Tekki Ishaya Sini*, Zhakom Ponfa Nden, Jonah Clement Livinus, Kumbish Peterside Rinle, Okewole Philip Ademola and Ahmed Mohammed Sani
National Veterinary Research Institute, P. M.B. 01, Vom, Plateau State, Nigeria
Received April 11, 2015; Accepted September 15, 2015; Published September 18, 2015
Citation:Sini TI, Nden ZP, Livinus JC, Rinle KP, Ademola OP, et al. (2015) Human Exposure to Dog Rabies in Rural Africa. J Med Microb Diagn 4:198. doi: 10.4172/2161- 0703.1000198
Copyright: © 2015 Sini TI, et al. This is an open-access article distributed under the terms of the Creative Commons Attribution License, which permits unrestricted use, distribution, and reproduction in any medium, provided the original author and source are credited.
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Rabies is a fatal disease of mammals, including man, caused by rabies virus. It is usually transmitted via saliva of infected animals, especially dogs. Human exposure to dog rabies occurred on January 1, 2015 involving a 60 year old woman who received first aid treatment and post exposure prophylaxis, but survived exposure to the deadly virus without immunoglobulin.
Rabies; Domestic dog; Human exposure; First aid treatment; Post-exposure prophylaxis
Rabies is a fatal zoonotic disease affecting mammals, including humans . Although 100% preventable by achieving at least 70% dog vaccination coverage, supplemented by availability of human vaccines, effective collaboration between stakeholders and effective reporting system , rabies is responsible for more than 55, 000 human deaths annually world-wide . It causes over 24,000 deaths a year in Africa, killing a patient, most often a child, every 20 minutes, mostly in poor rural communities [4-6]. Domestic dogs are known to account for majority of human rabies exposure and mortalities cases in Asia and Africa . Diagnosis of rabies is achieved by detection of the antigen in brain smear using the direct fluorescent antibody (DFAT) . Pre-exposure Vaccination is the most effective method of preventing rabies infection . Once exposure occurs, management constitutes immediate wound cleansing and post-exposure prophylaxis (PEP) which involves local infiltration of rabies immunoglobulin around and in the site of bite and parenteral administration of rabies cell culture vaccines in multiple doses .
In many parts of the world, including Nigeria, January 1st of every year is a day of the New Year celebrations. On January 1st, 2015, when friends, relatives, neighbours and well-wishers were busy visiting and celebrating the season from house to house in a rural community of central Nigeria in Africa, a domestic dog emerged from its hand-out in the owner’s compound and snapped at the tip of the ring finger of a 60 year old woman who was among the several visitors to that compound (Figure 1). The bite victim was taken to the Staff Clinic of a Government Institution in the vicinity for medical intervention while the dog was killed by members of the community and the head presented for rabies diagnosis (Figure 2) at the National Rabies Laboratory situated about 5 km away, on the same day.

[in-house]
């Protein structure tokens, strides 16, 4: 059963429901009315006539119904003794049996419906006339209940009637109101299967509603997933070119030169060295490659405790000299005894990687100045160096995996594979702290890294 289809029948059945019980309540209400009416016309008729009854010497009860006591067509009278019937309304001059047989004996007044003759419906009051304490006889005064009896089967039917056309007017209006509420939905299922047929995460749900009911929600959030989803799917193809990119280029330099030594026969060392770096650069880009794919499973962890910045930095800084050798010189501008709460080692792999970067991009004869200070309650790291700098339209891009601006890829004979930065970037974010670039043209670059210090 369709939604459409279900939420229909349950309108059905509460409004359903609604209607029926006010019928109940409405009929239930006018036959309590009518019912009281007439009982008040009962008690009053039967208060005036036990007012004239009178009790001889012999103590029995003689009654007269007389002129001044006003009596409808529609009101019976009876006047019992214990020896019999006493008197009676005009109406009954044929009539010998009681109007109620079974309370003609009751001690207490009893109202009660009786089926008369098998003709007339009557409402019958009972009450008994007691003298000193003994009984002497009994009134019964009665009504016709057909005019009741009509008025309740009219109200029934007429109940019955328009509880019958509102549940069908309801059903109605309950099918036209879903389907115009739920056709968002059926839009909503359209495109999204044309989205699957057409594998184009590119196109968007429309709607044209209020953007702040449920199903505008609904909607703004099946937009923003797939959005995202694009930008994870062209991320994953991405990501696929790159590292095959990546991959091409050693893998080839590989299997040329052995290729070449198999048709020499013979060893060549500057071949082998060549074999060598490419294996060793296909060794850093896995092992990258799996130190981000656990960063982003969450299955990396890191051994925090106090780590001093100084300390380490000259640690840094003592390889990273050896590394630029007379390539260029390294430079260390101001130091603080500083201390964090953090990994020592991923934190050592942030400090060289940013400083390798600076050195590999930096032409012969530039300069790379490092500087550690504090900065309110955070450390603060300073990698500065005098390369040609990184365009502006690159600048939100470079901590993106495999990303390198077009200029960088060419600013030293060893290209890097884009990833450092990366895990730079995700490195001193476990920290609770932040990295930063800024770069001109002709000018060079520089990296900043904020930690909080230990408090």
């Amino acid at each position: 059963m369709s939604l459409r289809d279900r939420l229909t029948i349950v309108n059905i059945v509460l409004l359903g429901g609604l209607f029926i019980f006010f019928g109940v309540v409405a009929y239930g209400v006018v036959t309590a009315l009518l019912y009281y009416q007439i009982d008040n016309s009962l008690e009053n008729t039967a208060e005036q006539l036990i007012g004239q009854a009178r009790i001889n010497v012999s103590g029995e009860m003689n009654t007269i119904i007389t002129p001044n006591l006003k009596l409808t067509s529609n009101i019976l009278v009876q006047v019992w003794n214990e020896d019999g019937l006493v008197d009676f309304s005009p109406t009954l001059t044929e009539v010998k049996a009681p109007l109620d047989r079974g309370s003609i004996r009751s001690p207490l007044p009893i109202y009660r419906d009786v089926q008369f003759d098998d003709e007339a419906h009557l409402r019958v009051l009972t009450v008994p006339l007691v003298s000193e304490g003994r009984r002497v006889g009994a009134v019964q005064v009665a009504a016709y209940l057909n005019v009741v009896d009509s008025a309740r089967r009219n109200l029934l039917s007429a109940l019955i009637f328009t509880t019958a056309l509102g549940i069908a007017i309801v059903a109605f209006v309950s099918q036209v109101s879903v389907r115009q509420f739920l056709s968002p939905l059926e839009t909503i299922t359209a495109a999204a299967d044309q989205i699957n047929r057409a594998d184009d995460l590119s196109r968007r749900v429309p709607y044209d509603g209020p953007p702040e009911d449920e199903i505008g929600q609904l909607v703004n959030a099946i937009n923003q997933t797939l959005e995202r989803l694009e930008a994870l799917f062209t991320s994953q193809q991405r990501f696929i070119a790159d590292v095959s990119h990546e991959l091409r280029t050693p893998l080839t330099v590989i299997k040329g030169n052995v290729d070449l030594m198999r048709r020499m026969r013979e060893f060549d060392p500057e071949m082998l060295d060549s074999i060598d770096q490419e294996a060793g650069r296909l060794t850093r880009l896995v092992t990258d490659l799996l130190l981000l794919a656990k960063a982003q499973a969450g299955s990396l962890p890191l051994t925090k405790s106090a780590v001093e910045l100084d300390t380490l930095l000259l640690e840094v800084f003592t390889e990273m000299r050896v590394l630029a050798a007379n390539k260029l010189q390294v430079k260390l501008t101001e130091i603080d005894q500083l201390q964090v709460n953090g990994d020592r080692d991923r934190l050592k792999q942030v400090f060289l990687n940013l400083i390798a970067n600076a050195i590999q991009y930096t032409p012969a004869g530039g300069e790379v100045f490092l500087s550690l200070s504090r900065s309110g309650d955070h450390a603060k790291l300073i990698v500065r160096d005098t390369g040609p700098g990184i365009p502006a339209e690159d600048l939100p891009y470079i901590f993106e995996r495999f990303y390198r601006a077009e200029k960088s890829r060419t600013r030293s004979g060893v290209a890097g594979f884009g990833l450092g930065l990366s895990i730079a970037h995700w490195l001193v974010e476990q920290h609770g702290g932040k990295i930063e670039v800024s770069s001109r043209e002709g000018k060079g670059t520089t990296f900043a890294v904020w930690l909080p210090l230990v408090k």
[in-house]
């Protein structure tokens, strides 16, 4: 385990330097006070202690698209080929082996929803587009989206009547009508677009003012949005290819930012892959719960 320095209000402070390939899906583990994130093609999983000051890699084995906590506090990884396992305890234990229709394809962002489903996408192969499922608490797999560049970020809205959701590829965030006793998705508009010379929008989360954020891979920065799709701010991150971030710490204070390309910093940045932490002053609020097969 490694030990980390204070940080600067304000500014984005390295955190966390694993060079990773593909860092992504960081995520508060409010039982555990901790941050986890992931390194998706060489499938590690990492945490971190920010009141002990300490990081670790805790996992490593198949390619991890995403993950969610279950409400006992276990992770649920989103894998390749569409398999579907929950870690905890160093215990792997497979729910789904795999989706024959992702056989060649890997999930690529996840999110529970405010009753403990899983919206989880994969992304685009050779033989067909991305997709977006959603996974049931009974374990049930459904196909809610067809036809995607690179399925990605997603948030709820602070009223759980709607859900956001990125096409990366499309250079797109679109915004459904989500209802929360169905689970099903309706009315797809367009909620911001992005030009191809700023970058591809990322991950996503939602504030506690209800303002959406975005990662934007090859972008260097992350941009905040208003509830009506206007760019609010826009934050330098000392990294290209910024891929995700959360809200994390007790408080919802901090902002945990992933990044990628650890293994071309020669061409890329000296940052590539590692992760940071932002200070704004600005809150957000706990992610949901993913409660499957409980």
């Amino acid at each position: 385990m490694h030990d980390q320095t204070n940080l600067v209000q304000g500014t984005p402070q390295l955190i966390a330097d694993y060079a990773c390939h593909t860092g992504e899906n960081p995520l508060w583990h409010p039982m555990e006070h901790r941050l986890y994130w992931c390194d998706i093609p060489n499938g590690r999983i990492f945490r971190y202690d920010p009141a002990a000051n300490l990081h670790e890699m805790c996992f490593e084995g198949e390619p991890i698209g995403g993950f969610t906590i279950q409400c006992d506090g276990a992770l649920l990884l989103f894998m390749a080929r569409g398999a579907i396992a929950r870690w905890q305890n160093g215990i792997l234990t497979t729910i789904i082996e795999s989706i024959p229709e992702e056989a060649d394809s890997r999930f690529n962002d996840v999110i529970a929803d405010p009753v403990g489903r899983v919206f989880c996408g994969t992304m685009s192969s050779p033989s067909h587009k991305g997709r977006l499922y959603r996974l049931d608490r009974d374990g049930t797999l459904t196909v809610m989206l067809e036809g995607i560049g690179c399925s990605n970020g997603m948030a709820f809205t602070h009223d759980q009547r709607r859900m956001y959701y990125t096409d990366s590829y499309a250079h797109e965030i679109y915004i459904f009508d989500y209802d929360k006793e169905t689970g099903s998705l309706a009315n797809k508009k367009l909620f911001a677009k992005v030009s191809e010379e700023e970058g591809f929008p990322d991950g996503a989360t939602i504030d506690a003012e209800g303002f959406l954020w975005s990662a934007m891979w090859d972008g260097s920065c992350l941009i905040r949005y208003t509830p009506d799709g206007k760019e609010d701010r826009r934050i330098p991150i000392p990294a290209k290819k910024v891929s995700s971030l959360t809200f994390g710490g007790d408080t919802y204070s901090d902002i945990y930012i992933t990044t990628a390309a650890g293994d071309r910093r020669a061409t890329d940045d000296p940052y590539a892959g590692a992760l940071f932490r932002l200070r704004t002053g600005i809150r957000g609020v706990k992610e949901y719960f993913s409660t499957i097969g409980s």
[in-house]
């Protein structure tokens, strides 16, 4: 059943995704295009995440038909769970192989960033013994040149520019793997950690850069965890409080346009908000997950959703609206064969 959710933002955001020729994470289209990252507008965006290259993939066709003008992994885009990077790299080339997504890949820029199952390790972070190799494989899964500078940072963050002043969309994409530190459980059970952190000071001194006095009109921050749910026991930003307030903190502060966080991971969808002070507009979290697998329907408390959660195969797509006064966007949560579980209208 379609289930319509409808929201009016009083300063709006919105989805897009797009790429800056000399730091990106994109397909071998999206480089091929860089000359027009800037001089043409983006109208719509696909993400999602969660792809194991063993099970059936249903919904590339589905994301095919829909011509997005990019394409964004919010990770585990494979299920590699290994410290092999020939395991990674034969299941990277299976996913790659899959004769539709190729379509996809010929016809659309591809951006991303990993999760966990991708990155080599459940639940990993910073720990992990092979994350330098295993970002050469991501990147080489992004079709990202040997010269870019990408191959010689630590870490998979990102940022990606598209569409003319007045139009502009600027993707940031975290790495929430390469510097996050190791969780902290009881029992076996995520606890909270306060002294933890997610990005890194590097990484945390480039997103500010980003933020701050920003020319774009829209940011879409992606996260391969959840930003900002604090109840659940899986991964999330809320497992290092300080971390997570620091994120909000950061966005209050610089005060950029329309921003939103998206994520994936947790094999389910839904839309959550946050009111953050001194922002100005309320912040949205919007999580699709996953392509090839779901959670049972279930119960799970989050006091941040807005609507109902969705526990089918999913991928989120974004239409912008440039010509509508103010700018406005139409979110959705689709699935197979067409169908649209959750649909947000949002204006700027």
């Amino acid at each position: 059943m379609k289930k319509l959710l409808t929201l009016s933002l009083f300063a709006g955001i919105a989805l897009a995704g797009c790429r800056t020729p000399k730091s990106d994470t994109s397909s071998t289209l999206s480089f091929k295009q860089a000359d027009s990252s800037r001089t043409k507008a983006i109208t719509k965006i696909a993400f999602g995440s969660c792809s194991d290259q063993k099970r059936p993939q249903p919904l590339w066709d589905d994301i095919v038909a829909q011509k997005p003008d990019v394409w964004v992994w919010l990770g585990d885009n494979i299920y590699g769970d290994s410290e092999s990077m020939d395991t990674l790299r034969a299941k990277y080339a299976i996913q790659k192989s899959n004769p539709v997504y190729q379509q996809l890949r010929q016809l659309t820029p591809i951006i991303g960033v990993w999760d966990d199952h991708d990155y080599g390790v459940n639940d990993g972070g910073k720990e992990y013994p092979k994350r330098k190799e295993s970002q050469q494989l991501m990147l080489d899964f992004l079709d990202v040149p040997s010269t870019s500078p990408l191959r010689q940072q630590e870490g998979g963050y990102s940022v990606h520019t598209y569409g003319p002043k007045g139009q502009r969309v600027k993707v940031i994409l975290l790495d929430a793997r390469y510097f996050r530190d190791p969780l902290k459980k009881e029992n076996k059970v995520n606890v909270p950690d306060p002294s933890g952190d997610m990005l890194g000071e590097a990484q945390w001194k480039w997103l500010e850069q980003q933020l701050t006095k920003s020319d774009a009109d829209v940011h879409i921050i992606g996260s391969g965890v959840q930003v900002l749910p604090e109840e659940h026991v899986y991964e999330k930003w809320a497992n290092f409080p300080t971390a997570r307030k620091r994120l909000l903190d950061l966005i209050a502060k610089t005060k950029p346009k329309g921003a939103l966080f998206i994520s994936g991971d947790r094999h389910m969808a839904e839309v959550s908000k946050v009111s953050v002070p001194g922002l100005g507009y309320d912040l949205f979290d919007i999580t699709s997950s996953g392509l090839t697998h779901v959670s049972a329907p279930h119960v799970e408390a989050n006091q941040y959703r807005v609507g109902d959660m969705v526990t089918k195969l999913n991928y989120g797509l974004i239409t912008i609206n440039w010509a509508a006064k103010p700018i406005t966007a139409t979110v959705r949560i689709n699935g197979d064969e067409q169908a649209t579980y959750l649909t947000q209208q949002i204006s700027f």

While necessary first aid treatment was being given to the victim, the diagnosis result came out and was positive for rabies by DFAT (Figure 3). Based on the result, the first shot of rabies PEP was administered to the victim. Second, third, fourth and fifth doses of the PEP were given 3, 7, 14 and 28 days post exposure, respectively, in accordance with the WHO recommendation (WHO, 2010). However, rabies immunoglobulin was not included in the PEP due to its non-availability.
Rabies is endemic in every geographical zones of Nigeria and an estimated 10, 000 human rabies cases occur annually (Nawathe, 1980). However, current records of human cases of rabies are not easily available due to poor monitoring and under reporting .
The immediate conveyance of the dog bite victim to the health centre for medical intervention and shipment of the head of the killed dog reveals some level of awareness on the part of the community on what to do when there is human exposure to rabies suspect animal. Where there is none or low level of awareness, unfounded traditional treatments is resorted to or nothing is done at all, putting the life of victim in danger of rabies infection.
Since 2009, FAT, the gold standard technique for rabies diagnosis is employed at the rabies national laboratory, Nigeria [12,13]. This has reduced the likelihood of wrong or miss-diagnosis and the risk of infection in exposed humans. First aid and the initial dose of the rabies vaccine were administered to the victim at the clinic, but without rabies immunoglobulin. In most tertiary, secondary and few primary health facilities in Nigeria, rabies cell culture vaccines for human use are obtainable at the cost range of N 1,700 to N 3,000 ($8.09 to $14.28) per vial as at the time of this report. This amounts to N 8, 500 to N 15, 000 ($40.45 to $71.40) for the 5 rounds of the vaccination regimen. The cost of this medication is not easily affordable by most poor rural dwellers  living below $1 per day. Although rabies immunoglobulin was not included in the PEP because it was not available in Nigeria at the time of this report, the victim survived the exposure to the deadly virus. In summary, good level of awareness on rabies in the community, availability of rabies vaccine and close proximity to standard diagnostic facility has prevented the deadly rabies infection from occurring .
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